Adidas model Arvida Bystrom received severe backlash, including rape threats, after a photo ad of her with unshaven legs was shared on Instagram. Adidas has made a point in their latest advertising campaign to feature innovative and unique artists and activists in their photos.
Included in the bunch is artist, model, and photographer Byström, who loves to push gender norms in the photos she shares on Instagram.
Take this photo, for example, where Byström casually shows off her armpit hair:
Or this one, featuring her leg hair and keen fashion sense:
Clearly, she was the perfect choice for Adidas, with her boundary-pushing sensibilities and general swagger.
Adidas proudly posted their photo of Byström, which clearly highlights her leg hair, on Instagram:
The photo was instantly polarizing.
Many praised Byström and Adidas for defying the age-old gender norm that women are expected to be hairless.
@Originals_kr @arvidabystrom @XiuhtezcatlM @MadameGandhi solidarity with Arvida Byström xx #superstar-shoes https://t.co/Fg2SwUf5K0— Cath Booth (@Cath Booth) 1507368544.0
@Originals_kr @arvidabystrom @XiuhtezcatlM @MadameGandhi Can't believe Adidas did this campaing. Love it!! 💛💛— Patri EAF (@Patri EAF) 1507196844.0
@Originals_kr @arvidabystrom @XiuhtezcatlM @MadameGandhi #solidarity https://t.co/kg0BtDWEy7— Paul Kelly (@Paul Kelly) 1507351541.0
Unfortunately, there were many others who decided the photo was "gross" or "not attractive," and, according to Byström, inundated her inbox with threats of violence and rape.
In a post she shared on her personal Instagram, she wrote:
"My photo from the @adidasoriginals superstar campaign got a lot of nasty comments last week. Me being such an abled, white, cis body with its only nonconforming feature being a lil leg hair. Literally I've been getting rape threats in my DM inbox. I can't even begin to imagine what it's like to not posses all these privileges and try to exist in the world. Sending love and try to remember that not everybody has the same experiences being a person."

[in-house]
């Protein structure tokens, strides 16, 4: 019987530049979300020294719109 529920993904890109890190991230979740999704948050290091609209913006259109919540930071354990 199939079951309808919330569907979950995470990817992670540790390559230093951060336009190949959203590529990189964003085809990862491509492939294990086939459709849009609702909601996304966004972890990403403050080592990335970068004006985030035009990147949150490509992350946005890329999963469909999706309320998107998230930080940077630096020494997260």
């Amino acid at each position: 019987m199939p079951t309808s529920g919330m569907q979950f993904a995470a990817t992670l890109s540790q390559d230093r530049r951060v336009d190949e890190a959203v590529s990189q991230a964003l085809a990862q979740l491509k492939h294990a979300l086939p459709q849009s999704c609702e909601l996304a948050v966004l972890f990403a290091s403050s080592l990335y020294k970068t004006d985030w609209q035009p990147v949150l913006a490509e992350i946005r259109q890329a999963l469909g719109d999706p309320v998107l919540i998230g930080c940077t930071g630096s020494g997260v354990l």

Many on Twitter were horrified to learn of the threats:
@Originals_kr @XiuhtezcatlM @MadameGandhi @arvidabystrom So sorry that you had to put up with abuse. Those people m… https://t.co/BferJelWEy— RobertEricJackson (@RobertEricJackson) 1507317020.0
@Originals_kr @arvidabystrom @XiuhtezcatlM @MadameGandhi Just want to express my support to you for challenging nor… https://t.co/PTQDPGnBjO— Eric D (@Eric D) 1507294124.0
@Originals_kr @arvidabystrom @XiuhtezcatlM @MadameGandhi Sorry you have to put up with the haters. For what it’s wo… https://t.co/ejvstXj9H0— GrumpyByName (@GrumpyByName) 1507298476.0
Despite her ordeal, Byström doesn't really consider herself some sort of feminist hero.
She admits in another Instagram post:
"I started calling myself a feminist back when I didn’t get big ad jobs and honestly didn’t imagine I would ever do. Also this was a time when feminism wasn’t really a topic of the public discussion in the same way as it is today. Back then I probably claimed I made or wanted to make feministic art, which is why this term seems to be tied to my professional life just due to some mistakes I made as a 20 year old."
She continued:"Me being in an
"Me being in an adidas campaign is great fun, it is a company I enjoy working with and that makes cool stuff, but since all companies are very integrated in our capitalistic system they are inherently non feministic in the sense that this system is built on imperialism and that to me can’t be feministic. So even though I have hairy legs in an ad campaign I guess to me it doesn’t make me a hero of any kind and also not more of a feminist."
Hero or not, sometimes just being yourself, body hair and all, is the bravest thing you can do. So kudos to Byström and Adidas for keeping it real.
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